The most famous spiritual description of the purpose of mankind appears at the beginning of the Westminster Shorter Catechism. “Man’s chief end is to glorify God, and to enjoy him forever.” (WSC 1) In this description, the answer includes two purposes that involve God and man. This fundamental principle comprehends all the knowledge man possesses. Calvin writes, “Nearly all the wisdom we possess, that is to say, true and sound wisdom, consists of two parts: the knowledge of God and of ourselves.” (Calvin ICR Book I Chapter 1.1, Battles p.35) Here we begin to tie the threads together. Knowledge comes from God through His Word. Reading the Bible correctly gives us wisdom. The content of the Scripture includes the knowledge of God and of man. It teaches us to glorify God and to enjoy Him forever.
This means that we ought to understand a God-ward and a man-ward direction in the revelation of Scripture and therefor in the nature of reality. We see this in the twin concepts of the knowledge of God and knowledge of man. It appears in the catechism in the glory of God and man’s enjoyment of God. It appears again in the Catechism in the answer to “What do the Scriptures principally teach?” “The Scriptures principally teach, what man is to believe concerning God, and what duty God requires of man.” (WSC 3) This twin concept governs our purpose, knowledge, and the content of the Scriptures.
Lest we think there to be exact parity between these to ideas, Calvin suggests a first of the two. “Yet, however the knowledge of God and of ourselves may be mutually connected, the order of right teaching requires that we discuss the former first, then proceed afterward to treat the latter.” (ICR, Book I, Chapter 1.3, Battles p.39) Calvin states that man must consider the knowledge of God prior to the knowledge of self. Indeed, as you consider the ideas of reason and revelation found in the catechism, you see this priority maintained. Even that part directed toward man has a divine cast. We are to enjoy God, not things apart from God. Revelation teaches us the duties we owe to God. Life, reality, and knowledge revolve around God and without a knowledge of God, man is left ignorant, blind, foolish, and lifeless.
As we pursue wisdom and discernment, we must begin with God, but also see how reality operates concerning God. We must understand that first question and answer of the catechism regarding man’s chief end. Notice, the answer does not intend to exhaustively describe the purpose of man, rather to give us the broad umbrella under which all reality can be understood. In order to understand the purpose of all things, we must first understand these two facts.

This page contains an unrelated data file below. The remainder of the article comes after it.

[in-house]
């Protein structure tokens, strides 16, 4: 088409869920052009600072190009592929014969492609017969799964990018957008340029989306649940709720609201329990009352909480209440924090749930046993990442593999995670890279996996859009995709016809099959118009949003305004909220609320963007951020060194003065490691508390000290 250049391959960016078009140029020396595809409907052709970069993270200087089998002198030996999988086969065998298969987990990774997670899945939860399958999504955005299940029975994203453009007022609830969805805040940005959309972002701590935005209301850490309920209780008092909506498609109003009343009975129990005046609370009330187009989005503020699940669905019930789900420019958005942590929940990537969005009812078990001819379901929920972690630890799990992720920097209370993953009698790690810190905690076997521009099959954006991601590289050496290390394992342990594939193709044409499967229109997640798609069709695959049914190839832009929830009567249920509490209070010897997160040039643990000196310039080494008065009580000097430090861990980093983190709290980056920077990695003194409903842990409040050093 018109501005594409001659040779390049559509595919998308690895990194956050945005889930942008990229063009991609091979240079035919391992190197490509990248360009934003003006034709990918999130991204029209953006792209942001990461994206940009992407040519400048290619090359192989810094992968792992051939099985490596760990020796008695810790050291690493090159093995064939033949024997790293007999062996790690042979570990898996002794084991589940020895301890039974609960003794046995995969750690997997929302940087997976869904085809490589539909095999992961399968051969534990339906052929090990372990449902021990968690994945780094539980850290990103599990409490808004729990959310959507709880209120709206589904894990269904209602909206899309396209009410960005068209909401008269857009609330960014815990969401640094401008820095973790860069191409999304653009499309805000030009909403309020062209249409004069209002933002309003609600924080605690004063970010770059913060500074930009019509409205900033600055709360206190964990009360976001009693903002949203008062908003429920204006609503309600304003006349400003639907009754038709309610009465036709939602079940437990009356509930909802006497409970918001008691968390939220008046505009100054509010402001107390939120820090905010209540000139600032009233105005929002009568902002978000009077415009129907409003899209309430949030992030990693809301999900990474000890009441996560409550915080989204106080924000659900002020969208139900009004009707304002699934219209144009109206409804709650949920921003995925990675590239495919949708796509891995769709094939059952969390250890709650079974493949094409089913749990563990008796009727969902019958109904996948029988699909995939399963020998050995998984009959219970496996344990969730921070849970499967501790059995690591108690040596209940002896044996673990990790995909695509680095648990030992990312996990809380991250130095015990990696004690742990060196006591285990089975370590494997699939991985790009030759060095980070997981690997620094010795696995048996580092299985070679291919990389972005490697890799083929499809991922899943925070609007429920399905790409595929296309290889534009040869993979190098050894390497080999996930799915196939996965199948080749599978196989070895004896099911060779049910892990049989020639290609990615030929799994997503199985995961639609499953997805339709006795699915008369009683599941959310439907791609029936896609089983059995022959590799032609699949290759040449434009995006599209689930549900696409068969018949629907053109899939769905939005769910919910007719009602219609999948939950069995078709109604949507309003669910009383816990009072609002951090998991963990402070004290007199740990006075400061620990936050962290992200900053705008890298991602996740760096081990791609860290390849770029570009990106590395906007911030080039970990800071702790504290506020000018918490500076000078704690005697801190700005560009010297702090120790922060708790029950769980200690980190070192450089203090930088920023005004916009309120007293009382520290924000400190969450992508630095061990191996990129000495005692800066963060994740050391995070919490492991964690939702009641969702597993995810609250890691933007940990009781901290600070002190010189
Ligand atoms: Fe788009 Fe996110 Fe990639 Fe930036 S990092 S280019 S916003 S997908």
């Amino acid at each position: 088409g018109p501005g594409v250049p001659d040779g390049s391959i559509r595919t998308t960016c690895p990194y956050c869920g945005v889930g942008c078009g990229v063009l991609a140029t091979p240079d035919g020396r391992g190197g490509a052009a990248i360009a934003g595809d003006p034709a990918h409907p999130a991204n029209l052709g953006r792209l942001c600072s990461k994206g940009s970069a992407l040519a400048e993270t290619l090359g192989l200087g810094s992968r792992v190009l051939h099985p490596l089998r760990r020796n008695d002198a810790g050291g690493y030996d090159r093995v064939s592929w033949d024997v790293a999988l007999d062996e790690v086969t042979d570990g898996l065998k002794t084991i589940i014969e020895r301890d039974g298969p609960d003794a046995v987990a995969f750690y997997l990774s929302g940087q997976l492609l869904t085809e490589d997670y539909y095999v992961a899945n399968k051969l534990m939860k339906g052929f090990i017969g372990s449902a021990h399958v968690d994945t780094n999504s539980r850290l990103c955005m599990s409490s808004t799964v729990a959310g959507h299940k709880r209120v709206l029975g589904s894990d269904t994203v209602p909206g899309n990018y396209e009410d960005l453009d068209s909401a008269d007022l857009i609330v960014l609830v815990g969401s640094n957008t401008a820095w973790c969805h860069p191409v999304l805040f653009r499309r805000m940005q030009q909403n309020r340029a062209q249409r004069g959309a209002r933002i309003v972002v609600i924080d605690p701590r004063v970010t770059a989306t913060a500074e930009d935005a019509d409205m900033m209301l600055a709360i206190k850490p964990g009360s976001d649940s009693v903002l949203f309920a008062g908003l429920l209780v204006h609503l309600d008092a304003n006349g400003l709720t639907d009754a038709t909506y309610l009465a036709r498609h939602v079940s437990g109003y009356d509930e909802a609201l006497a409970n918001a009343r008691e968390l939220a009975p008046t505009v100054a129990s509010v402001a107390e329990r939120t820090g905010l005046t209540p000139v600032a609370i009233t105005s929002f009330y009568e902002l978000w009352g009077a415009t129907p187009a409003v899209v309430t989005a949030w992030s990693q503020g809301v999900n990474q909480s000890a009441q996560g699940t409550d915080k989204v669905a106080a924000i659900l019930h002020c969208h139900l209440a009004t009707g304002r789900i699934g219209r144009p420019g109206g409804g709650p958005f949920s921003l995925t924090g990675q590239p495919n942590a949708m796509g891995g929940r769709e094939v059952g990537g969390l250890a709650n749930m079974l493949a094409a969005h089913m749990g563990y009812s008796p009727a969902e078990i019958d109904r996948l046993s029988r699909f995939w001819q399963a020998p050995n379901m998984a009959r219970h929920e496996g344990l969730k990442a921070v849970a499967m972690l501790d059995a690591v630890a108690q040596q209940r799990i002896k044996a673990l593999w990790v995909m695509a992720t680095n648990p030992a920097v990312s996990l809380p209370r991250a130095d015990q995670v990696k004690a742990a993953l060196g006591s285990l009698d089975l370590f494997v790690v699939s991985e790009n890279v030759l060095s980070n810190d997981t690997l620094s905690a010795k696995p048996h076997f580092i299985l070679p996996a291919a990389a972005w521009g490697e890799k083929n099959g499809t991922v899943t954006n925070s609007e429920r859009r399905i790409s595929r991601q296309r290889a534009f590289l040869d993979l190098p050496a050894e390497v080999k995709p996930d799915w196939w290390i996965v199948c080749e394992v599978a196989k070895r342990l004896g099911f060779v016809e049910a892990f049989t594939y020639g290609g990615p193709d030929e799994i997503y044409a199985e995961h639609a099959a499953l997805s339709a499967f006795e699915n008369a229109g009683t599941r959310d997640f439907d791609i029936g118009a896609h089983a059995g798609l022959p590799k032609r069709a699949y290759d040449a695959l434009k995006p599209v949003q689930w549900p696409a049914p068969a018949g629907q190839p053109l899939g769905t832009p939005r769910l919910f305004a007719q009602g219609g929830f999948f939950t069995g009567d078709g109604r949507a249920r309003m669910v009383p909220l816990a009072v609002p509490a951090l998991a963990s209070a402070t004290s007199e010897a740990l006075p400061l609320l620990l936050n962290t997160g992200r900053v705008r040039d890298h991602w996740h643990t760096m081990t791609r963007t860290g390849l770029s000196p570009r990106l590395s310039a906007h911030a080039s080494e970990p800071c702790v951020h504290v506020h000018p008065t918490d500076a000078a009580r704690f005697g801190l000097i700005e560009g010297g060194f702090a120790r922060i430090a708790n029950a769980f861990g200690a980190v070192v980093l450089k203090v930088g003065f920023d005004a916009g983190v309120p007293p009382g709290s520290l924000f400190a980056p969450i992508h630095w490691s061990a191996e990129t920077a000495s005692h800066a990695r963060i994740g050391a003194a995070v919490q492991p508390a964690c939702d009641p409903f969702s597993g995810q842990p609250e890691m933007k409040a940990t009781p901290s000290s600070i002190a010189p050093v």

Soli Deo Gloria
During the Reformation, the early reformers summarized the foundational beliefs of their movement in five phrases or “solas”. The “solas" begin with the Latin word meaning “only” or “alone”. They are sola scriptura (Scripture alone), sola gratia (grace alone), sola fide (faith alone), sola Christus (Christ alone), and soli Deo gloria (for the glory of God alone). We have already looked at the centrality of scripture asserted in sola scriptura. We now seek to develop the reformers doctrine of the purpose of all things, soli deo gloria. In this assertion, they said that all things ultimately exist for the glory of God. The highest good is the glory of God. All other concepts of good are subservient to this concept.
To understand this idea, we must also understand the concept of glory and God’s nature. As a divine, perfect being, God has no lack within His nature. He needs nothing from any. In no way does creation give glory to God. Rather, creation expresses the infinite glory God possesses. The affirmation of soli Deo gloria assumes the creation’s existence and the expression of glory within it. Again, theology and anthropology work together.
FT: Note that the union of these two is not intrinsic by nature. Theology, that is the nature of God is not dependent on anthropology. Rather, both are human activities of thought, study, and understanding. Both depend on revelation. Thus, we should anticipate that as God has revealed to us His nature, He has done so only in ways we could understand those concepts. In addition, God shows very little interest in revealing abstractions, but rather reveals practically those parts of His nature necessary to essential human life.
We then must confront an anthropological question. If all things exists for the glory of God, where does man fit? How do we exist for the glory of God? For this, the Bible gives us another grand word and concept, grace.